Genesis of global observing network for ocean acidification
06 July 2012
The foundations for an international initiative to collate and interpret ocean acidification and its effects have now been established, through a workshop hosted by the University of Washington, Seattle (26-28 June 2012).
Assessment of the importance of ocean acidification for organisms, ecosystems and ecosystem services needs observational data on the changes taking place around the world. Making the measurements is only the first step: a structured system is needed to initially ensure their quality and comparability, and then to synthesise the data in order to derive information and knowledge.
Sponsors of the Seattle workshop included the US National Oceanic and Atmospheric Administration (NOAA), the International Ocean Carbon Coordination Project (IOCCP) and the Global Ocean Observing System (GOOS). The initiative also has close links to the newly-announced International Coordination Centre for Ocean Acidification (OA-ICC), to be based in Monaco, and the Ocean Acidification Working Group of the Surface Ocean-Lower Atmosphere Study (SOLAS) and the Integrated Marine Biogeochemistry and Ecosystem Research (IMBER) programme.
Such distinguished parentage is important: it not only gave the workshop scientific and political credibility, but also enabled it to build on existing relevant measurements and data synthesis systems (e.g. the Surface Ocean CO2 Atlas, SOCAT). Duplication of effort is thereby avoided, and added value maximised – both key concerns of funding agencies.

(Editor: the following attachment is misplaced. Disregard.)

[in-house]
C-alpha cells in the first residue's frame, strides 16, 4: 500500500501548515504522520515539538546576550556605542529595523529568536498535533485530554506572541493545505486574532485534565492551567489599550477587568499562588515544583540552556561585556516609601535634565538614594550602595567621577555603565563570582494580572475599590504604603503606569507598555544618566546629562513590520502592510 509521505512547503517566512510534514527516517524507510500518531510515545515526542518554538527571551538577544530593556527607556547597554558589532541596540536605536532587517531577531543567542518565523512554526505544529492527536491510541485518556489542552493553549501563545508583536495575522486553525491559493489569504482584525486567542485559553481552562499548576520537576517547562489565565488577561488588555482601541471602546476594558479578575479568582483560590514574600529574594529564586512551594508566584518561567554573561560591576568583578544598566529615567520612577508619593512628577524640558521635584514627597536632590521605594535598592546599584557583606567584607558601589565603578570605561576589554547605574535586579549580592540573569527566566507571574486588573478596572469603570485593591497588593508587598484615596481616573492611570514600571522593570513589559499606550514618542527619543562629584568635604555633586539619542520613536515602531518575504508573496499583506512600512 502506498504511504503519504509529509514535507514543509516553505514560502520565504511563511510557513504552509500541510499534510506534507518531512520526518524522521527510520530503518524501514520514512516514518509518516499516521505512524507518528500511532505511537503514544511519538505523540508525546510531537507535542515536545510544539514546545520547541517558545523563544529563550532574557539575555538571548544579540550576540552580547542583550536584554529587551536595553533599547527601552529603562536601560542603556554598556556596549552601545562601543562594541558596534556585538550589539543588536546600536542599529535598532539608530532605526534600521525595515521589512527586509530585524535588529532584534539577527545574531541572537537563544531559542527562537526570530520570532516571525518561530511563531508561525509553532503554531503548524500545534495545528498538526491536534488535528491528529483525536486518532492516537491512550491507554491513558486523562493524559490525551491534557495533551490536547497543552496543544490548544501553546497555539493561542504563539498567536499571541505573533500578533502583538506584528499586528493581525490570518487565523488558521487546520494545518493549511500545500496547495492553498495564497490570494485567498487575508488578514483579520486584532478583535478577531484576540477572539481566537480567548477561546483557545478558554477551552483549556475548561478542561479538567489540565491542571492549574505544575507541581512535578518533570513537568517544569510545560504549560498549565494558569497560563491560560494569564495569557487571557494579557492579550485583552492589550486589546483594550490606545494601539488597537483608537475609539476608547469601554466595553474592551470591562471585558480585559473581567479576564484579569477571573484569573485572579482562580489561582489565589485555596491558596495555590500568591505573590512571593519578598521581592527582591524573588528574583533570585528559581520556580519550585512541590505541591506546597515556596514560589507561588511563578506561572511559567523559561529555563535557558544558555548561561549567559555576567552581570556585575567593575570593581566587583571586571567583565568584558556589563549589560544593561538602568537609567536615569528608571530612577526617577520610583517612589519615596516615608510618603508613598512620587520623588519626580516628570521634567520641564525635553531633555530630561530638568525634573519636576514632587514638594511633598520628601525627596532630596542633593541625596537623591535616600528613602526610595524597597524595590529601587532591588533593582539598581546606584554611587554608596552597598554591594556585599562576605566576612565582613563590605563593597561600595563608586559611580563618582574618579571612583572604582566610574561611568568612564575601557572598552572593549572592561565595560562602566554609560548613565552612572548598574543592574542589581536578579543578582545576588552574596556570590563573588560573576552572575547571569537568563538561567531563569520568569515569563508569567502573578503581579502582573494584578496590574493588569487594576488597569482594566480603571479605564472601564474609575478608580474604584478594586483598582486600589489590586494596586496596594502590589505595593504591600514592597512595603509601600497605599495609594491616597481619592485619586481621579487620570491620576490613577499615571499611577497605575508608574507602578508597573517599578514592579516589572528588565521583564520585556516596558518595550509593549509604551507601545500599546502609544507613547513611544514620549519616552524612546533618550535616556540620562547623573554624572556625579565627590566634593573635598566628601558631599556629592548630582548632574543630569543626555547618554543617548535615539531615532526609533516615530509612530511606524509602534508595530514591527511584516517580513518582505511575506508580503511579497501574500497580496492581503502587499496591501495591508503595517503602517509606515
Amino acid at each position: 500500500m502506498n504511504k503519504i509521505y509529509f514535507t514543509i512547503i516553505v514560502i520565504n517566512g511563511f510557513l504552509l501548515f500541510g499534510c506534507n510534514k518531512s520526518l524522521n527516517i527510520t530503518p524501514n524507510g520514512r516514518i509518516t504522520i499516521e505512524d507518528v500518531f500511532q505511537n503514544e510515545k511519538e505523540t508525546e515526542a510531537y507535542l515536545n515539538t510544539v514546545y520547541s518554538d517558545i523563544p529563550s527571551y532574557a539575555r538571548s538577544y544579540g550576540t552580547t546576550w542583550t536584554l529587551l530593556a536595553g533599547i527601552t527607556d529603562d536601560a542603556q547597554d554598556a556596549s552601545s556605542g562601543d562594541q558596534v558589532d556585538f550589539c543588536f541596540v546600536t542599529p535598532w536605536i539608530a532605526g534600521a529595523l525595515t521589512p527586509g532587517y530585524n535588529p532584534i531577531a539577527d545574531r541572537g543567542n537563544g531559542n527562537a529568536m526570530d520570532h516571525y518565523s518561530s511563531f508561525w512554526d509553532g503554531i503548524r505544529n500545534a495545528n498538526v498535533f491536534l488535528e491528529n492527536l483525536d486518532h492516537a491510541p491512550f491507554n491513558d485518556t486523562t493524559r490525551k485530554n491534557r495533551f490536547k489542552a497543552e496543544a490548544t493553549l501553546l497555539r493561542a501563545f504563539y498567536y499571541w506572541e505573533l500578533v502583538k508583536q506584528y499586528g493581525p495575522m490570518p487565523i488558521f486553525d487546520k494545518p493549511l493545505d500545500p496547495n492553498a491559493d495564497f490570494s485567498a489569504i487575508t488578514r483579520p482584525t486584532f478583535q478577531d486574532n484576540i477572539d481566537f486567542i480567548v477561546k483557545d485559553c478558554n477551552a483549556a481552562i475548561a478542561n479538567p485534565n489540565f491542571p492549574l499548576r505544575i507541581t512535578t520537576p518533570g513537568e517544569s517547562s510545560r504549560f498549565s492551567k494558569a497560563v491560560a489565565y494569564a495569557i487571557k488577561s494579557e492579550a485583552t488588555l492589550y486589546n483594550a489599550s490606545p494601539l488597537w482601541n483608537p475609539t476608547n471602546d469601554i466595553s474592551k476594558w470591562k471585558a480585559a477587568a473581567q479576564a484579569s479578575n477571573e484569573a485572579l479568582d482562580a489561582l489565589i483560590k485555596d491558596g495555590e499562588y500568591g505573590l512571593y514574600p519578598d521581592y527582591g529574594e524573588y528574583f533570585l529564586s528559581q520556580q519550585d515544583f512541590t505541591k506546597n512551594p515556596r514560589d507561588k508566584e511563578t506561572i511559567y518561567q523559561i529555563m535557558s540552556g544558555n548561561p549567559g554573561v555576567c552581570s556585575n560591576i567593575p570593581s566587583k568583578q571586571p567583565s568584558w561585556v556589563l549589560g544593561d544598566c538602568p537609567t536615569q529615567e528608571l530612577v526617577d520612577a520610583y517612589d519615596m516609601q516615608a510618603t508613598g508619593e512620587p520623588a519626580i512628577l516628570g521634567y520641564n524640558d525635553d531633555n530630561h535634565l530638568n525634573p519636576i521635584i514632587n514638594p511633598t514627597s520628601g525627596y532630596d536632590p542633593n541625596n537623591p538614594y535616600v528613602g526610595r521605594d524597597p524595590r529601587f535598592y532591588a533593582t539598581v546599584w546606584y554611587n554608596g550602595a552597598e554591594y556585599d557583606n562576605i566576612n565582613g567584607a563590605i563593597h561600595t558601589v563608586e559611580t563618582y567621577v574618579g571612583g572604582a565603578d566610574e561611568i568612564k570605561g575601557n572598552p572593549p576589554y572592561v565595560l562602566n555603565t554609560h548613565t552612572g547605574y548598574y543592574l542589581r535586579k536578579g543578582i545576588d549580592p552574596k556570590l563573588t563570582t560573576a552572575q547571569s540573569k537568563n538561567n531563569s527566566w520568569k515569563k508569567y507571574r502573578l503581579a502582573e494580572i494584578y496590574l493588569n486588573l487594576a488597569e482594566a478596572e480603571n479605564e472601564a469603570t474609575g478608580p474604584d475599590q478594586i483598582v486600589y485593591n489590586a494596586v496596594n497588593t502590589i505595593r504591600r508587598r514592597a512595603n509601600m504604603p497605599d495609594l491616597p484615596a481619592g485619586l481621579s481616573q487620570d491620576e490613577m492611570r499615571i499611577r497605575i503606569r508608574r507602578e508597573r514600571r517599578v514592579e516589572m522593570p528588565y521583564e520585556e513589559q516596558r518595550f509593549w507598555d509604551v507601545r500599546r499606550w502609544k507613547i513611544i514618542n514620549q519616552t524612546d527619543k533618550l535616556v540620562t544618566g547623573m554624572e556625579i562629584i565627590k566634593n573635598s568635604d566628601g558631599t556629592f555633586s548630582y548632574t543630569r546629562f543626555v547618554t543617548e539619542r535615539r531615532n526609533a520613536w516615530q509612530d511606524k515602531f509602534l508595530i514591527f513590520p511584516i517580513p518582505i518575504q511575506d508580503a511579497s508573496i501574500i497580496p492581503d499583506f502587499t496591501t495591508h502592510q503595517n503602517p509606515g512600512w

Major outcomes from the Seattle workshop comprised a mission statement for the nascent network; identification of standardised measurements (at different priority levels) and potential data products; collation of information of existing and planned relevant observing activities (fixed stations, research ships and ships of opportunity); and discussion on gaps and how they might be filled. An interactive map of the current and planned OA observations is in preparation. Its current status is online at www.pmel.noaa.gov/co2/OA2012Workshop, together with other background information on the workshop.
A Nature News article on the workshop is online at www.nature.com/news/global-network-will-track-acidifying-oceans-1.10922. The full scientific report is expected to be available for wider community discussion at the Ocean in a High CO2 World conference in Monterey in September 2012.
Over sixty participants from 22 countries attended the Seattle workshop. UK representatives were from Cefas (David Pearce), Plymouth Marine Laboratory (Helen Findlay, Steve Widdicombe) and UEA (Ute Schuster, Phil Williamson). Phil Williamson has been asked to join a small Steering Group to take forward the further planning and implementation of this initiative.